Register Forgot login?

© 2002-2017
Encyclopaedia Metallum

Best viewed
without Internet Explorer,
in 1280 x 960 resolution
or higher.

Reverse Baptism - 82%

todesengel89, July 13th, 2011

I have always found bands like Australia's Drowning the Light fascinating, with the huge discography that they have so far, made up of numerous releases in a year, which made me think that there is no way that any other band can beat them in terms of releases. However, I chanced upon Benighted in Sodom and was completely blown away. In 2010 alone, mastermind Matron Thorn has put out 10 releases, of which 5 are full lengths.

Reverse Baptism is Benighted in Sodom's first full length release of 2011 and it would certainly be interesting to see how Matron Thorn's mind works through this release. With so many releases under his belt, it would be obvious that I have not encountered any music of Benighted in Sodom besides Death in Space, so pardon the comparisons (or rather, the lack of) with other releases.

The album opens with Sweetness Depraved, with soothing, clean guitar lines, leaving listeners in a dreamy state of mind, sounding almost like a post-rock album, unlike Death in Space where the listener is immediately thrown into a myriad of black metal riffs. It is not until after about 3 minutes that the real chaos is thrown towards the listener, with the highly distorted riffs and the harsh vocals of Matron Thorn layered on top of the same melodic guitar lines amidst the mix. The song alternates between the clean sections between the "black metal" sections, and to good effect as well, sounding almost like an extremely polished (in terms of production quality) version of atmospheric black metal bands such as Fen.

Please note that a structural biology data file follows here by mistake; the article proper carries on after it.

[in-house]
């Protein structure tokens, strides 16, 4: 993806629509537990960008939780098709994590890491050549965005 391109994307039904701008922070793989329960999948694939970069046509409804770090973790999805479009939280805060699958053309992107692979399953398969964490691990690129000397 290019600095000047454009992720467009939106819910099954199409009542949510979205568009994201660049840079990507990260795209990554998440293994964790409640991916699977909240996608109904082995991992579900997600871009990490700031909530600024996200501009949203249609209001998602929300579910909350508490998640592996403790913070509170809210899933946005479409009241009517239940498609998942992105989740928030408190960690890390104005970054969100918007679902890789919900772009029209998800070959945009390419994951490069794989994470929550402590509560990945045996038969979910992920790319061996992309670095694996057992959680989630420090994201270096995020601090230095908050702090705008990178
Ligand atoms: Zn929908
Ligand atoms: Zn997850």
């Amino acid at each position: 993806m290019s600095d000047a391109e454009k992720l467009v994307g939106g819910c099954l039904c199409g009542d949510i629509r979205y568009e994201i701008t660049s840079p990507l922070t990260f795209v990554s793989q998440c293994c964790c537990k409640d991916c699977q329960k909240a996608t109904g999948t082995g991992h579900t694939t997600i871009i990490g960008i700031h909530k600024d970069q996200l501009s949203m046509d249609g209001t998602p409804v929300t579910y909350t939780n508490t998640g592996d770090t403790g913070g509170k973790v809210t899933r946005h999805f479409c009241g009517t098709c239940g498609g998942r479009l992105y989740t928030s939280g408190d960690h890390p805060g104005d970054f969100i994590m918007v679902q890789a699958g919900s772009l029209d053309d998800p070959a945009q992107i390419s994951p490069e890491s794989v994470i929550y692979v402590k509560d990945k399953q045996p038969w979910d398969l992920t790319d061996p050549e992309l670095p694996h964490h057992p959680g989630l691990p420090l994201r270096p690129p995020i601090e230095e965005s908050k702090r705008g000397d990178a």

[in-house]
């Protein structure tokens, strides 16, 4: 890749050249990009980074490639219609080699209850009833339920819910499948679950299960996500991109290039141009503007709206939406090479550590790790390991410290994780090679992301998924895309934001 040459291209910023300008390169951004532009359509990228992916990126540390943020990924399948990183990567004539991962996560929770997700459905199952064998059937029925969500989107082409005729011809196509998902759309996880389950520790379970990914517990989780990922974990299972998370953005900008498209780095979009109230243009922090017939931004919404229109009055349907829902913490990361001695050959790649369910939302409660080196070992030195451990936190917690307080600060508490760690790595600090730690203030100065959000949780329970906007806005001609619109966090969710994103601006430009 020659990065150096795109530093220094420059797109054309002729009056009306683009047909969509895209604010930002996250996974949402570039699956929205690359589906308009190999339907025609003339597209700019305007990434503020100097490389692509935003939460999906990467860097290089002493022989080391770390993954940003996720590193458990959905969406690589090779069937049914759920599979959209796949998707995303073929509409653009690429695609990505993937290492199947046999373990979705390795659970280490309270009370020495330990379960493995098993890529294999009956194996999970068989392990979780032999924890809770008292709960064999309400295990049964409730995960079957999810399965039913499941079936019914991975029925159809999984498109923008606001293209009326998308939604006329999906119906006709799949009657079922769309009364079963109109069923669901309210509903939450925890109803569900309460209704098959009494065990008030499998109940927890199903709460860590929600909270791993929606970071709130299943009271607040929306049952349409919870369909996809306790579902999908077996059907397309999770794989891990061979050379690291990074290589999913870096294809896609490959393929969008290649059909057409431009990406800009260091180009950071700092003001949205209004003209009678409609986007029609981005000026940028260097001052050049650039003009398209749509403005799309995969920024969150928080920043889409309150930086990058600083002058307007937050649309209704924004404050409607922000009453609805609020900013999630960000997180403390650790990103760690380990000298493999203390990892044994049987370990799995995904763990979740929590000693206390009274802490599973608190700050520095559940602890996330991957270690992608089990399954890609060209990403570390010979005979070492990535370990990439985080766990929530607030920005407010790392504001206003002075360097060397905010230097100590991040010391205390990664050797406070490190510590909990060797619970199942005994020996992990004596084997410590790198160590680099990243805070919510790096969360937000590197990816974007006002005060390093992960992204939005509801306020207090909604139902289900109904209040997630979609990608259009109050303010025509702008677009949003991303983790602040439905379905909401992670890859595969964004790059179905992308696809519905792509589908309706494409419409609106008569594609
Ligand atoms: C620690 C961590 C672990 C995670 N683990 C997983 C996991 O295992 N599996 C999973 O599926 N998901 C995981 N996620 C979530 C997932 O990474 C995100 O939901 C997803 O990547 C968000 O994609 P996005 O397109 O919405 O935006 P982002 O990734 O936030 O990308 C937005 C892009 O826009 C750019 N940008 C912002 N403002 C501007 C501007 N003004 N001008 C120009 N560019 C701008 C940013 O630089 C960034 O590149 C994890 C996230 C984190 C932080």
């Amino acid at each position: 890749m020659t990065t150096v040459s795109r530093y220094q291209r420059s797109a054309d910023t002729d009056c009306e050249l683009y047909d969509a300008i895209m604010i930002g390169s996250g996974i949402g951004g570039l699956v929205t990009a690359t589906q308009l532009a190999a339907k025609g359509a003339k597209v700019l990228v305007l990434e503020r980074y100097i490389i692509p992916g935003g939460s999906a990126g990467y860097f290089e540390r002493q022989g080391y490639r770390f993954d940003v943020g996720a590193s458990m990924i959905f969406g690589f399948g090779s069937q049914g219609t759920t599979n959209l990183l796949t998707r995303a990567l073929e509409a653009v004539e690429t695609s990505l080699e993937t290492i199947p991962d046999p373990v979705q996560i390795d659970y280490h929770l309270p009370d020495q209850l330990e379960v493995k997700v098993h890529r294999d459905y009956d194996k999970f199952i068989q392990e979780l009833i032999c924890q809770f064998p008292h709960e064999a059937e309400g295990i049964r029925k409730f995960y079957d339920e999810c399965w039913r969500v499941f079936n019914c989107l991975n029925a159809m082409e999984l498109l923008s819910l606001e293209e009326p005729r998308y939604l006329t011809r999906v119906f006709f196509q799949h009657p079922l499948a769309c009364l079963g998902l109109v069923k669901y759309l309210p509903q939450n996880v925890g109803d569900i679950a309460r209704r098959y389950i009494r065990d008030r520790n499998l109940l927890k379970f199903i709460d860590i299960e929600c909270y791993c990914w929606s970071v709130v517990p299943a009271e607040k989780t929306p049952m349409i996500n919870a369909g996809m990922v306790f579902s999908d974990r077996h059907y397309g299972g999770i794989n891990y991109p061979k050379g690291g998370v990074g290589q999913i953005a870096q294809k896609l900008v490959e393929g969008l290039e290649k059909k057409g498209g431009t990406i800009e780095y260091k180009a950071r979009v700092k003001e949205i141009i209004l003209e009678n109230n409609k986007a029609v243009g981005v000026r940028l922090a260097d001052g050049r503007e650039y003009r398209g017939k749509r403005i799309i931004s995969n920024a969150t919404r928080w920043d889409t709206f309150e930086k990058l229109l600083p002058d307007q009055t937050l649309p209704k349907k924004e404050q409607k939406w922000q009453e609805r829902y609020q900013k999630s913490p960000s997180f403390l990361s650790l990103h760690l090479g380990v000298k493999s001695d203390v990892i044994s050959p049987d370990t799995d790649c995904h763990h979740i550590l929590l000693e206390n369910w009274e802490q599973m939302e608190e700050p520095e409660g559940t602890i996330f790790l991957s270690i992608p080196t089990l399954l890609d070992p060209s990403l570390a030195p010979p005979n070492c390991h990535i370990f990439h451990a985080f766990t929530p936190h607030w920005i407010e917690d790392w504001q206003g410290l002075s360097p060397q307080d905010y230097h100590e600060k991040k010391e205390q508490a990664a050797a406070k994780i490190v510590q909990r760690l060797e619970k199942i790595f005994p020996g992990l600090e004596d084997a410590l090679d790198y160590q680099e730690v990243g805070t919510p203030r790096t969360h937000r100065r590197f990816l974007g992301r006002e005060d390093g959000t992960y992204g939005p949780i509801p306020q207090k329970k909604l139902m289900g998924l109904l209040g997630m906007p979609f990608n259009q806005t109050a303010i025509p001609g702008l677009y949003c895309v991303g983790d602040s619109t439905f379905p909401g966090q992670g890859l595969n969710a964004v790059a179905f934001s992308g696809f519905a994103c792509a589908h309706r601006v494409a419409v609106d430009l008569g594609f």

The band also makes use of vocal effects to change the atmosphere. For example, while using the same guitar lines throughout Sweetness Depraved, the band has managed to change the mood of the track from soothing to having a haunting effect simply through the usage of a vocal line layered with the guitars. In addition, the depressive and desolate sounding guitar riffs, along with the tortured vocal style of Matron and backed by the frantic drumming of G certainly aids in bringing out the desperate and suicidal tendencies of the mentally unstable listener, such as on the ironically titled Chains of Bliss. Matron also displays his clean vocals on tracks such as Try to Forget Us, a haunting bass-baritone, reminiscent of gothic legends Type O Negative's Peter Steele.

While this musical fare and pattern remains consistent throughout the album, there is not a single boring moment at all on the album. Songs are written in such a way that they sound connected, almost like a complete 1 hour masterpiece instead of an album with 7 individual tracks as the songs transit seamlessly from one to another. Songs such as Ocean - Part I and Ocean - Part II display the brilliance in songwriting capabilities of Matron and the whole range of influences he has put into the music of Benighted in Sodom. Even the 8 minute long instrumental track, Reverse Baptism remains interesting throughout, never seeing the band let their guard down for even a moment at all.

This being the second Benighted in Sodom album that I encounter, has left me with a deep impression, and it certainly is a wonder how bands such as this are able to keep up in terms of creativity looking at the number of releases that they have each year. Definitely recommended if one is feeling suicidal and looking for a soundtrack to die to.